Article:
Phoenix Children's Research Institute Study Identifies FOXF1 Enhancers Involved in Rare Lung Disease

PHOENIX, June 19, 2024 ~ A recent study published in Nature Communications has shed light on the link between non-coding FOXF1 gene deletions and a rare, lethal lung disease called Alveolar Capillary Dysplasia with Misalignment of Pulmonary Veins (ACDMPV). The research, conducted at the Phoenix Children's Research Institute at the University of Arizona College of Medicine – Phoenix, was led by Dr. Vlad Kalinichenko, an internationally renowned lung development and regeneration researcher.

The FOXF1 gene is known to play a critical role in pulmonary vascular development, specifically in the extension and branching of airways and blood vessels in the developing lung. However, previous studies have shown that deletions or mutations in this gene can lead to ACDMPV. Dr. Kalinichenko and his team aimed to identify specific enhancers within the FOXF1 gene that are associated with this rare disease.

"Our goal was to identify FOXF1 enhancers associated with ACDMPV so we can diagnose it more precisely in newborn babies," explained Dr. Kalinichenko.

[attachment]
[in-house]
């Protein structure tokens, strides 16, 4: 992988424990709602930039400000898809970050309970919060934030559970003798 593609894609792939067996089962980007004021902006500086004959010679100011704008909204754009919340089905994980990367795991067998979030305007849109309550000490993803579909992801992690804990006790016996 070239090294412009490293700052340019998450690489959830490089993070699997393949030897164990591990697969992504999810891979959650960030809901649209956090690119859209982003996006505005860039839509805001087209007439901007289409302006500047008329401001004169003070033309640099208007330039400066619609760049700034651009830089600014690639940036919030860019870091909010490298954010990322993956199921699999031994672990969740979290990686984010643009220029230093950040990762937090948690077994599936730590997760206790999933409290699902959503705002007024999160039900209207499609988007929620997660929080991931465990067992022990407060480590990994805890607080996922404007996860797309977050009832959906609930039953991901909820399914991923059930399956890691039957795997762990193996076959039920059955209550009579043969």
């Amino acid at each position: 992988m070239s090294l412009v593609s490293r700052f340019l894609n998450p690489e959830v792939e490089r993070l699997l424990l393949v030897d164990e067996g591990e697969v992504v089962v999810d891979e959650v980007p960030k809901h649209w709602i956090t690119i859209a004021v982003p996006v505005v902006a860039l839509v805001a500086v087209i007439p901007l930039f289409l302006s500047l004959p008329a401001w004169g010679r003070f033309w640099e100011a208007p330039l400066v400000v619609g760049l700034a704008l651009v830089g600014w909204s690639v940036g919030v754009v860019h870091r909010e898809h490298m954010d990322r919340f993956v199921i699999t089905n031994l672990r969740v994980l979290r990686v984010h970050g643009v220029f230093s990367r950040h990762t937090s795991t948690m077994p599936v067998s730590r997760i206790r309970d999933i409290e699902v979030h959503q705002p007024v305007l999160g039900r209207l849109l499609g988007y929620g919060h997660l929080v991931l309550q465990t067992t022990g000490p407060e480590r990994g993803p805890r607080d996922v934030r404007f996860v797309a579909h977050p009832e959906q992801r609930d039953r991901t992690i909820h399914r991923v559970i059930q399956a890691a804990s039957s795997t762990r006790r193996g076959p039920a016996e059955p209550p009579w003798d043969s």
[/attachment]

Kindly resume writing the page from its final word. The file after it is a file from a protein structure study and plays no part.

In collaboration with Cincinnati Children's Hospital Medical Center, the team identified four upstream enhancers within the FOXF1 gene – FOXF1 Expression in the Lung 1, 2, 3 and 4. These enhancers were found to stimulate cell-specific expression of FOXF1 in pulmonary endothelium and stromal cells such as fibroblasts and pericytes. These cells are crucial for the development of alveoli, which are responsible for gas exchange in the lungs.

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The study also highlighted the importance of identifying these specific enhancers for accurate diagnosis of ACDMPV. Currently, genetic screening for this disease relies primarily on exome DNA sequencing. However, by pinpointing these critical enhancers, doctors may be able to diagnose ACDMPV earlier and more accurately.

"This study demonstrates that four specific FOXF1 enhancers play critical roles in the development of ACDMPV and resolves an important clinical question regarding why frequent non-coding FOXF1 deletions can lead to this lethal disease," said Dr. Kalinichenko.

He also noted that this research could have implications for other pulmonary disorders in newborns and infants, such as bronchopulmonary dysplasia and congenital diaphragmatic hernia.

The Phoenix Children's Research Institute at the University of Arizona College of Medicine – Phoenix, which launched in May 2023, has been instrumental in this groundbreaking study. With over 700 active studies and a team of 640 research investigators and staff members, the institute is dedicated to advancing medical research across various clinical disciplines.

As scientists continue to gain a better understanding of how genes work, it is hoped that this research will lead to more effective treatments for rare diseases like ACDMPV and other common pulmonary disorders in newborns and infants.
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